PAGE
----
This year marks the 100th anniversary of the first FA Cup Final played at Wembley Stadium, on 28 April 1923.
The winning goalkeeper on that day was Dick Pym. He was the most expensive keeper in the world at that time, having transferred from Exeter City to Bolton Wanderers in June 1921. Dick’s remarkable footballing career took him from poverty in Devon to national football hero, celebrated in newspapers and boy’s comics.
He was an 18-year-old salmon fisherman playing for local side Topsham St Margaret’s AFC when he was scouted in 1911 by Exeter City. He signed with the club only on condition that he could go on fishing in the summer off-season, and made his first team debut on 23 March 1912.
In 1914 he was picked for the Grecians tour to South America. The Argentinian Football Association had invited the team, offering to pay first-class travel, accommodation and a £20 fee for each player. It was an offer too good to refuse. Dress-suit dinners were obligatory during the voyage on the Royal Mail Packet boat and the players had suits specially made. None had ever seen such finery. After the tour, Dick donated his suit to his dad’s allotment scarecrow, thinking he would never have to wear such a thing again. How wrong he was!
Exeter played five matches in Argentina and the locals only scored twice. After one home goal, a penalty to Rosario, the crowd went wild. They let off fireworks, screamed and shouted. The band marched onto the pitch and played the Argentinian national anthem half a dozen times. In another game, the club secretary from league champions Racing Club de Buenos Aires drew a revolver and threatened to shoot the referee for failing to send Lagan (from Exeter) off for a ruthless foul. Play was so boisterous that in the penultimate game, Dick Pym suffered two broken ribs.
This was particularly disappointing, as the team travelled on to Brazil and Dick missed playing in the historic match in Rio de Janeiro on 21 July 1914, when the Brazilian national team played for the very first time. The Exeter players doled out bruising tackles and Brazilian star forward, Friedenreich, lost two front teeth in a shoulder-charge. Brazil drew the match 3-3. In a Brazilian television interview many years later, Dick said ‘the Brazilians deserved to win. They were much more skilful than we were and knew how to control the ball.’ How often have we heard that before?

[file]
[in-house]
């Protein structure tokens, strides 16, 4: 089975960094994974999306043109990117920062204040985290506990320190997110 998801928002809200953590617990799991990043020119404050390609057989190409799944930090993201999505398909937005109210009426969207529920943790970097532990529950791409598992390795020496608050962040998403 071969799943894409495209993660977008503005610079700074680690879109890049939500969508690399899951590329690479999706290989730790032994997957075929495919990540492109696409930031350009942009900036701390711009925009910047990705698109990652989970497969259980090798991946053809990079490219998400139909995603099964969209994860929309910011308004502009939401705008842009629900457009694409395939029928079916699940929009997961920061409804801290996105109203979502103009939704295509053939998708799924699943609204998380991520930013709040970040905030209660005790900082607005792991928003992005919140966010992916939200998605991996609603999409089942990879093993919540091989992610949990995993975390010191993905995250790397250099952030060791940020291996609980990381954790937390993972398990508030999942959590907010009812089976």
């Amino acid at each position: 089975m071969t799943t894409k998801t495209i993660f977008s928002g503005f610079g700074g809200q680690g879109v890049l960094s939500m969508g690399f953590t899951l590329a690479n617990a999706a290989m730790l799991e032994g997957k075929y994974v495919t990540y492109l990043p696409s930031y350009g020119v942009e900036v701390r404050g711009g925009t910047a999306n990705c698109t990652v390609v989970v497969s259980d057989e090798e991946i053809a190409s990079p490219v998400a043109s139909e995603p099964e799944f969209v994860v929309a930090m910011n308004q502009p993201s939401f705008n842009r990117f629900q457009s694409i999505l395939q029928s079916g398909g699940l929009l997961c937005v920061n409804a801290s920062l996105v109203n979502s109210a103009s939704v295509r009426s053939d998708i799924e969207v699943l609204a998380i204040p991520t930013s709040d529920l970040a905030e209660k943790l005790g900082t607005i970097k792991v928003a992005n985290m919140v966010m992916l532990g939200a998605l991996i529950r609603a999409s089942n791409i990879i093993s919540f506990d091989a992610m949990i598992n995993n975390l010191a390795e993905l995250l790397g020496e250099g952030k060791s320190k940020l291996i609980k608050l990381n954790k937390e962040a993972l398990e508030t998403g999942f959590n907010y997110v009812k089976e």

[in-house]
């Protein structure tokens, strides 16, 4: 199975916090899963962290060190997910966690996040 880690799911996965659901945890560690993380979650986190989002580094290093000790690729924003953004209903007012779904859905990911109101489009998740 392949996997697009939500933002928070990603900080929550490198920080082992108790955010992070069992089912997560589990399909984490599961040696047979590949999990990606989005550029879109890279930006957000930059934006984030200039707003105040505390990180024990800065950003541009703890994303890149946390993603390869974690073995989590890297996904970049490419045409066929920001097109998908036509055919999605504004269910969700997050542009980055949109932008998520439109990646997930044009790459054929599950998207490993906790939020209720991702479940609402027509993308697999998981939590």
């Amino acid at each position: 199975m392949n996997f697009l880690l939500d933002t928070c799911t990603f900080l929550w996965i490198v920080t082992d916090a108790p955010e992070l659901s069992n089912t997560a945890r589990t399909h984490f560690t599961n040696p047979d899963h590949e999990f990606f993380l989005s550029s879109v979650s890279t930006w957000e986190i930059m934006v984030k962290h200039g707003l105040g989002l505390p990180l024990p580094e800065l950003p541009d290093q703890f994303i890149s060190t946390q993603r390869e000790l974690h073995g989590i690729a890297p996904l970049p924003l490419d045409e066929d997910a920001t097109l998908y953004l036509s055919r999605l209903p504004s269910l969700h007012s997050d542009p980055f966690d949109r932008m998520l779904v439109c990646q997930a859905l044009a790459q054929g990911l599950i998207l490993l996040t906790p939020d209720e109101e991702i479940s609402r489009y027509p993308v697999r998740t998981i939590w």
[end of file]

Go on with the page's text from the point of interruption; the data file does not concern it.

Dick collected the ball from this historic match and brought it home as a souvenir. In 1985, he gave it as a fundraiser to Topsham Youth Club and it eventually found its way to the ECFC Museum. From April to October, it will be on display in a special exhibition at Topsham Museum.
Three team members, including Dick, brought back parrots from Brazil. Two lived at St James Park as mascots and when one died, it was given an honorary burial in the goalmouth. Before long, superstitious players began blaming it for their failure to score in that goal. The parrot was exhumed, and the Grecians went on to win the next match, scoring the only goal (guess which end)! Superstition amongst footballers was common – Dick always carried a piece of coal to team matches and sang a special song to himself before going on the pitch.
Dick Pym made a record-breaking 186 consecutive appearances in the Southern League and was by then an outstanding goalkeeper. He signed for Bolton for around £5000 in June 1921, although the transfer fee was never officially disclosed. They must have wanted him badly, as they even offered to transport his furniture from Devon to Bolton, something unheard of then. The fee helped the Grecians improve St. James Park and pay off their debts.
Dick went on to win three FA Cup medals with Bolton in 1923, 1926 and 1929. He did not concede a single goal in these three finals, a record to this day.
He died in 1988 aged 95 and was then the longest-lived England player.
Dick is remembered for humility and kindness, as well as being the best goalkeeper of the 1920s. In commemoration of his life, an Exeter Civic Society Blue Plaque will be installed on Underway, Topsham, later this year.
A temporary exhibition about Dick Pym and the 1923 FA Cup Final runs at Topsham Museum from 1 April to 30 September 2023. Rarely seen memorabilia, including caps, medals and tickets will be on display. Admission is free.
A book about Dick’s extraordinary life is available from Topsham Museum, 25 Strand, Topsham, Exeter EX3 0AX shop.topshammuseum.org.uk/product-category/books/
Written by Ian Davison, Topsham Museum